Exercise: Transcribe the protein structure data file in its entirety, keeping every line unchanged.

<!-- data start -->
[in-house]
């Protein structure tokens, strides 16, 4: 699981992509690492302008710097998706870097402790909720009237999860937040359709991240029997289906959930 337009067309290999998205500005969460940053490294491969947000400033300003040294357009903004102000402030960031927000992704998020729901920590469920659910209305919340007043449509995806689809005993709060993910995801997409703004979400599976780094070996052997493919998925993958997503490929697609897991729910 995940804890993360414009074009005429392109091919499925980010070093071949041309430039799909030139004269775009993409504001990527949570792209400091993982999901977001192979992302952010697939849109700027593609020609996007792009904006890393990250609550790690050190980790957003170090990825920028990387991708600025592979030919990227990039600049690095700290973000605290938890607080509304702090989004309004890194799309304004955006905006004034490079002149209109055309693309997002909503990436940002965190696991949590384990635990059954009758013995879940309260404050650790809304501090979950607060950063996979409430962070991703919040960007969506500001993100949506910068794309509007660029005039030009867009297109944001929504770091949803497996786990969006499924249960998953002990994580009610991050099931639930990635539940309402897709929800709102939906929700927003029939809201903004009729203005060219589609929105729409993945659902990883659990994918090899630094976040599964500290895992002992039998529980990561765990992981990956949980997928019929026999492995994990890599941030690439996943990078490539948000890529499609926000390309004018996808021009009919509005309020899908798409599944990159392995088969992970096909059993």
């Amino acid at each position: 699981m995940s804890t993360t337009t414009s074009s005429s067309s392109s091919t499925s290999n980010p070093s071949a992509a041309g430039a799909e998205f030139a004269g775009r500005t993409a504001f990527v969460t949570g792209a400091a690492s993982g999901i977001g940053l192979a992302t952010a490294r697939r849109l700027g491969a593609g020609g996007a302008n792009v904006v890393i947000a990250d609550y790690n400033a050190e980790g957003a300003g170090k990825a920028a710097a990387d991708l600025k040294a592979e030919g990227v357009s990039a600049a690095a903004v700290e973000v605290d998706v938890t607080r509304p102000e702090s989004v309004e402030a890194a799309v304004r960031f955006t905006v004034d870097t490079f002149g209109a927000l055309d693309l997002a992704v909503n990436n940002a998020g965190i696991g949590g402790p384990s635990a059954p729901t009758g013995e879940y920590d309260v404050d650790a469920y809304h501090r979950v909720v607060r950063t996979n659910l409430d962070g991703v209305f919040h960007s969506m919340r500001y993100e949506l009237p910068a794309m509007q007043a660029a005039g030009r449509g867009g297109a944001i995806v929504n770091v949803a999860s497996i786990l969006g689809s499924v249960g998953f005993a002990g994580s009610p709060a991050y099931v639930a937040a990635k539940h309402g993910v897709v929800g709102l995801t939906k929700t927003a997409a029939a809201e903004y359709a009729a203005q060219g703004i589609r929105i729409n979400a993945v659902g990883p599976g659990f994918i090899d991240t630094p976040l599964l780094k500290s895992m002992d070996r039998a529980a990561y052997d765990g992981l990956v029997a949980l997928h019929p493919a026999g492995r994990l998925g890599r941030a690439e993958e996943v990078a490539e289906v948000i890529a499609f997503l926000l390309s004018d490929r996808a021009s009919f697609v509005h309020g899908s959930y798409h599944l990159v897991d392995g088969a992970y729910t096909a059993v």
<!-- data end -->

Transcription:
[in-house]
């Protein structure tokens, strides 16, 4: 699981992509690492302008710097998706870097402790909720009237999860937040359709991240029997289906959930 337009067309290999998205500005969460940053490294491969947000400033300003040294357009903004102000402030960031927000992704998020729901920590469920659910209305919340007043449509995806689809005993709060993910995801997409703004979400599976780094070996052997493919998925993958997503490929697609897991729910 995940804890993360414009074009005429392109091919499925980010070093071949041309430039799909030139004269775009993409504001990527949570792209400091993982999901977001192979992302952010697939849109700027593609020609996007792009904006890393990250609550790690050190980790957003170090990825920028990387991708600025592979030919990227990039600049690095700290973000605290938890607080509304702090989004309004890194799309304004955006905006004034490079002149209109055309693309997002909503990436940002965190696991949590384990635990059954009758013995879940309260404050650790809304501090979950607060950063996979409430962070991703919040960007969506500001993100949506910068794309509007660029005039030009867009297109944001929504770091949803497996786990969006499924249960998953002990994580009610991050099931639930990635539940309402897709929800709102939906929700927003029939809201903004009729203005060219589609929105729409993945659902990883659990994918090899630094976040599964500290895992002992039998529980990561765990992981990956949980997928019929026999492995994990890599941030690439996943990078490539948000890529499609926000390309004018996808021009009919509005309020899908798409599944990159392995088969992970096909059993």
């Amino acid at each position: 699981m995940s804890t993360t337009t414009s074009s005429s067309s392109s091919t499925s290999n980010p070093s071949a992509a041309g430039a799909e998205f030139a004269g775009r500005t993409a504001f990527v969460t949570g792209a400091a690492s993982g999901i977001g940053l192979a992302t952010a490294r697939r849109l700027g491969a593609g020609g996007a302008n792009v904006v890393i947000a990250d609550y790690n400033a050190e980790g957003a300003g170090k990825a920028a710097a990387d991708l600025k040294a592979e030919g990227v357009s990039a600049a690095a903004v700290e973000v605290d998706v938890t607080r509304p102000e702090s989004v309004e402030a890194a799309v304004r960031f955006t905006v004034d870097t490079f002149g209109a927000l055309d693309l997002a992704v909503n990436n940002a998020g965190i696991g949590g402790p384990s635990a059954p729901t009758g013995e879940y920590d309260v404050d650790a469920y809304h501090r979950v909720v607060r950063t996979n659910l409430d962070g991703v209305f919040h960007s969506m919340r500001y993100e949506l009237p910068a794309m509007q007043a660029a005039g030009r449509g867009g297109a944001i995806v929504n770091v949803a999860s497996i786990l969006g689809s499924v249960g998953f005993a002990g994580s009610p709060a991050y099931v639930a937040a990635k539940h309402g993910v897709v929800g709102l995801t939906k929700t927003a997409a029939a809201e903004y359709a009729a203005q060219g703004i589609r929105i729409n979400a993945v659902g990883p599976g659990f994918i090899d991240t630094p976040l599964l780094k500290s895992m002992d070996r039998a529980a990561y052997d765990g992981l990956v029997a949980l997928h019929p493919a026999g492995r994990l998925g890599r941030a690439e993958e996943v990078a490539e289906v948000i890529a499609f997503l926000l390309s004018d490929r996808a021009s009919f697609v509005h309020g899908s959930y798409h599944l990159v897991d392995g088969a992970y729910t096909a059993v």